Well, firstly it is important to acknowledge that like many other industries, the pandemic has hit the automotive sector hard.  2020 has been a tough year with SMMT figures showing a drop in new car registrations in the UK of more than 29% – the worst year since 1992.

Looking beyond the headline figure, 1.63 million cars have nevertheless been registered in 2020.  That is still a lot but, under more normal circumstances, new registrations have been regularly exceeding 2m in every year since 2013. The good news is that some 465,331 (29%) of these vehicles were electric or hybrid.  And, unlike the rest of the market, low emission vehicles of this sort have experienced strong growth (nearly 90% annual growth in a market that has declined by 29% overall can’t be bad).  

But if we are aiming to replace all cars on the road with electric or electric hybrids, we still have a long way to go.  According to UK government statistics there were just under 32 million cars on UK roads at the end of 2019.  Of these only about 2.5% were electric, hybrid or used some form of lower emission fuel such as gas.   Indeed, if you exclude all the hybrids, there were only just over 244,000 electric cars on the road at the end of 2019 (that’s less than 1%).  To replace 31.5 million vehicles with electric ones in a market where, even when things are going well, is only buying say 2 to 2.5 million new vehicles of any kind each year is clearly going to take a while.

So how do we get to 100%?  Well, one thing that clearly needs to happen is to develop the infrastructure needed to fully support electric vehicles.  As of 13th January 2021, charging points were available at 13,383 locations according to zap-map and 2,615 of these locations offered rapid chargers.  On the surface of it that’s great news.  Electric charging is now available at more locations than petrol / diesel filling stations.

However, these facilities are still in the process of being rolled out and many of our UK filling stations do not yet have them.  Many of the current charging points are in places like car parks in town centres or shopping centres or in the corner of a motorway services car park.  It is also the case that you may need to subscribe to several different providers if you travel around a lot and need to make use of charging points in different parts of the country.  The roll out of more charging points will help but ideally, we will still need an easy way for motorists to be able to access any and all charging points in a universally accepted manner. 

At present, the current set-up best suits people who are making mainly local journeys and who prefer to rely on charging at home.  If you charge at home and only make relatively short journeys you don’t need to worry too much about the need for re-charging mid-journey.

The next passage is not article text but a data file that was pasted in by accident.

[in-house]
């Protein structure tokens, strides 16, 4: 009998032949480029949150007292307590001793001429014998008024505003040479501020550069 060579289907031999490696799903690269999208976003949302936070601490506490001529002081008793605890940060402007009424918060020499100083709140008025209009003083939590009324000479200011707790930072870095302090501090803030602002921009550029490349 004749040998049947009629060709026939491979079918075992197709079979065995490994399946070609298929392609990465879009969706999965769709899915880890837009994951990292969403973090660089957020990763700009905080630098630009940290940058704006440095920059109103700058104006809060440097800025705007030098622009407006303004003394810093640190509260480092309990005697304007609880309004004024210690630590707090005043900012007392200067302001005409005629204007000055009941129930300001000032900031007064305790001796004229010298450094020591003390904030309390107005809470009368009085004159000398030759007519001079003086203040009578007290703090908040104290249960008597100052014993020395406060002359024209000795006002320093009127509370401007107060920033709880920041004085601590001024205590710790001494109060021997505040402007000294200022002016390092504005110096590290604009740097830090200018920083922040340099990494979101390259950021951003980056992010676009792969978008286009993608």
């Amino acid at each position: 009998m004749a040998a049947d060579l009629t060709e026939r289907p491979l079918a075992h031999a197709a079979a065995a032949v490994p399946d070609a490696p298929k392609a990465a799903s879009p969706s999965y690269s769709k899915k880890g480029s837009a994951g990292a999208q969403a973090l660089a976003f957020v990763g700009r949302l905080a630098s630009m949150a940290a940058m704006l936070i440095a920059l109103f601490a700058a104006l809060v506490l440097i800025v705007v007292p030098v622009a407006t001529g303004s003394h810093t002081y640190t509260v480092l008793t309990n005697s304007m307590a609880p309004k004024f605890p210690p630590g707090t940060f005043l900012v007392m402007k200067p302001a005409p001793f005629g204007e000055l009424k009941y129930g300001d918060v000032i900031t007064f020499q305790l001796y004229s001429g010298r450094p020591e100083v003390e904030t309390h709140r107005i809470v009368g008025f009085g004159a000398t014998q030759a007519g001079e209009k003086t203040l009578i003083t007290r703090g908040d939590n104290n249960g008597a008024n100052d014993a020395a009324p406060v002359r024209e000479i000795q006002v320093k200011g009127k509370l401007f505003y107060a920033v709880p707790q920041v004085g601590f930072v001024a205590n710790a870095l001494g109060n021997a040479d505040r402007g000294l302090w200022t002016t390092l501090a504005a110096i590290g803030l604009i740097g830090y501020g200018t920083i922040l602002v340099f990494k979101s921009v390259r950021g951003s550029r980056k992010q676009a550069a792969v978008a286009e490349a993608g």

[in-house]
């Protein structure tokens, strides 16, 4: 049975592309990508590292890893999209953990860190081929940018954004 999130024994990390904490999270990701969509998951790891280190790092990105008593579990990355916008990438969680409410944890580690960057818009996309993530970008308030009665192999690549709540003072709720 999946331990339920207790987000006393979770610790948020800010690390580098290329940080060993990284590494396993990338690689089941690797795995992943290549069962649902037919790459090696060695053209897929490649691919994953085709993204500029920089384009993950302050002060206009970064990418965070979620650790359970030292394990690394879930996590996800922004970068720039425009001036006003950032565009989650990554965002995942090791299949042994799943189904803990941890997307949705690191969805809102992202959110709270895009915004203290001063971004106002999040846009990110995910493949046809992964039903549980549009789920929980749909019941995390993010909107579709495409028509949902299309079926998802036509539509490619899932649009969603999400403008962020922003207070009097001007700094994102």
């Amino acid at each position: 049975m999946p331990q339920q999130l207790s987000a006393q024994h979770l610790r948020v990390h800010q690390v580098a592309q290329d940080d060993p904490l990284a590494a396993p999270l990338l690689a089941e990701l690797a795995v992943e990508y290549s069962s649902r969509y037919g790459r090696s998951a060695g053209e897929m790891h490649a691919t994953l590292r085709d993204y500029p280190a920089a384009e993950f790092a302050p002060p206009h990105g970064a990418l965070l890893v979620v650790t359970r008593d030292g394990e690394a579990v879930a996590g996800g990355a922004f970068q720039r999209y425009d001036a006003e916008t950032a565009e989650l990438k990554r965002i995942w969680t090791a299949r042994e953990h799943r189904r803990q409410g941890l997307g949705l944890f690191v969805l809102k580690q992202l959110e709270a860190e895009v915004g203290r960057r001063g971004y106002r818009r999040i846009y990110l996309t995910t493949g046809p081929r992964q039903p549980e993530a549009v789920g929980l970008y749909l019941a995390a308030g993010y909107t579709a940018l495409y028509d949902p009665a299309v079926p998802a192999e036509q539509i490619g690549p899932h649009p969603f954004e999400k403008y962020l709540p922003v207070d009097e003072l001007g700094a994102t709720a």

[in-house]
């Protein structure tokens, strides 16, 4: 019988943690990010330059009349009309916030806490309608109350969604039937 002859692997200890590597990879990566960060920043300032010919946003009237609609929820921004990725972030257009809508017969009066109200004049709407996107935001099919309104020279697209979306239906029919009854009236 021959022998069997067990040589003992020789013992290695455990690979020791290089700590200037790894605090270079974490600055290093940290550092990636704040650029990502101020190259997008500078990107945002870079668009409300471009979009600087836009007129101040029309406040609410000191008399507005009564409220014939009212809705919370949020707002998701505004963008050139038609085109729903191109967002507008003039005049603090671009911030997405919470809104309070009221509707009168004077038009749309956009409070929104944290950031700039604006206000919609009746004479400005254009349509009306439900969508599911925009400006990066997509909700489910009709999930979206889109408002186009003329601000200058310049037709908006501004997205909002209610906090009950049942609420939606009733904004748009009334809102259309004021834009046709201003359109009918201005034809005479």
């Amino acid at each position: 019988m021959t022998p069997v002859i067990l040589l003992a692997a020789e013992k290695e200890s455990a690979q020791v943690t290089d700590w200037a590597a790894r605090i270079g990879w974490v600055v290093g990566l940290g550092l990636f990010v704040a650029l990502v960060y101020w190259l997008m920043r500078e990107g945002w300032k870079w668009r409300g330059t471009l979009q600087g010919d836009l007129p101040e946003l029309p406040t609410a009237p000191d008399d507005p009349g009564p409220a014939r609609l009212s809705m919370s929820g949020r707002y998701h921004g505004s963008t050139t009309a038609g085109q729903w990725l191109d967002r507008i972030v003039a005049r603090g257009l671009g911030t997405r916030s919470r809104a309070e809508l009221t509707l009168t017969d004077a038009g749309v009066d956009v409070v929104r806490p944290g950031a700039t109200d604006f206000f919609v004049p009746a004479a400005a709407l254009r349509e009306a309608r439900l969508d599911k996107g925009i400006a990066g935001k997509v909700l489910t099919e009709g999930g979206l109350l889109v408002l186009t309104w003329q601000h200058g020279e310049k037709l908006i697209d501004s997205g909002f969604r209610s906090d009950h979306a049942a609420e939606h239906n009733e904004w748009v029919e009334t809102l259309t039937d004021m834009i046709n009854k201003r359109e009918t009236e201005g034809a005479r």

This raises another issue that needs to be given some thought – how easy is it for motorists to re-charge at home?  If you keep your car in a garage next to your house or on your driveway then it is very convenient.  However, not everyone has off street parking and some people may sometimes find it difficult to find a parking space on their street near their home at all.  This creates a real barrier to adoption that will likely make it necessary to introduce some form of viable mass access to electric charging for anyone parking on a residential street.  This is a challenge but one for which there are possible solutions.  One possibility here might be to adapt ordinary street lighting to be able to offer EV charging facilities – as has been demonstrated in a trial run by Siemens in Westminster.

The other issue, related to charging, is range.  The range of electric vehicles is now much improved from what was once the case and we are now seeing vehicles coming to market with ranges in the order of 250-300+ miles on a single charge.  Coupled with access to rapid charging points it is now just possible to boost your range by 100 miles or so with a 30-minute re-charge en route at a rapid charging point.  So you can just about make a 400-mile trip with the current technology in practical terms.  It may not yet be ideally suited for long distance driving yet but every year sees new advances.

In a way the pandemic may have brought about changes in our society which will make electric cars fit in better with our lifestyle.  The long periods of enforced lockdown have caused many employers to re-think traditional practices of office working.  Home working and remote working will be far more the norm in the post pandemic world.  Not only that, but we have now got used to doing a lot of business via video calls rather than face to face.  As a result, people will be spending more time locally and less time commuting or travelling for business over long distances.  And more local motoring plays directly to the strength of electric vehicles.

A final significant barrier that needs to be overcome is the perception that electric vehicles are expensive.  In terms of the initial price tag, there can be no denying that the price differential can be significant – sometimes 40%-50% more expensive for an electric vehicle vs a petrol equivalent according to figures quoted by thisismoney.  That’s scary.  When paid for with financing, the monthly costs can be made to look more palatable but there is no getting away from the fact that the up-front purchase cost for a new electric car looks daunting in the eyes of many consumers.

However, if you investigate the issue of cost in greater detail, a more nuanced picture emerges.  One area where electric cars now offer a big price advantage is when you compare the re-charging costs to the cost of petrol.  Here the savings are potentially significant (thisismoney worked out a saving for £640 a year for a car owner doing a typical mileage of 10,000 a year when comparing a particular electric car with its petrol equivalent).  Electric vehicle owners may also expect to benefit financially in terms of tax, insurance, and maintenance costs.  Overall, this serves to balance the equation somewhat, such that the total cost of ownership over several years ends up being broadly comparable.  On this measure electric cars are not so expensive.

Comparing cars in terms of overall cost of ownership is, however, a task many ordinary consumers may struggle with.  It can be hard to see beyond the upfront price tag.  As a result, this may be an area the government will need to look at when crystalising their plans for getting petrol and diesel cars off our roads.  The car industry itself will also need to look at how it can find better ways to clearly articulate the value of these vehicles.  That means finding the right messaging to convince consumers that these vehicles are not actually as expensive as they first appear. 

But, right now, we are at the early stages of this journey.  A dramatic transition to greener motoring is on the cards over the coming decade.  Challenges exist for sure, but so do opportunities.  One thing is for certain – this is a market that will see some dramatic changes and significant growth over the next few years.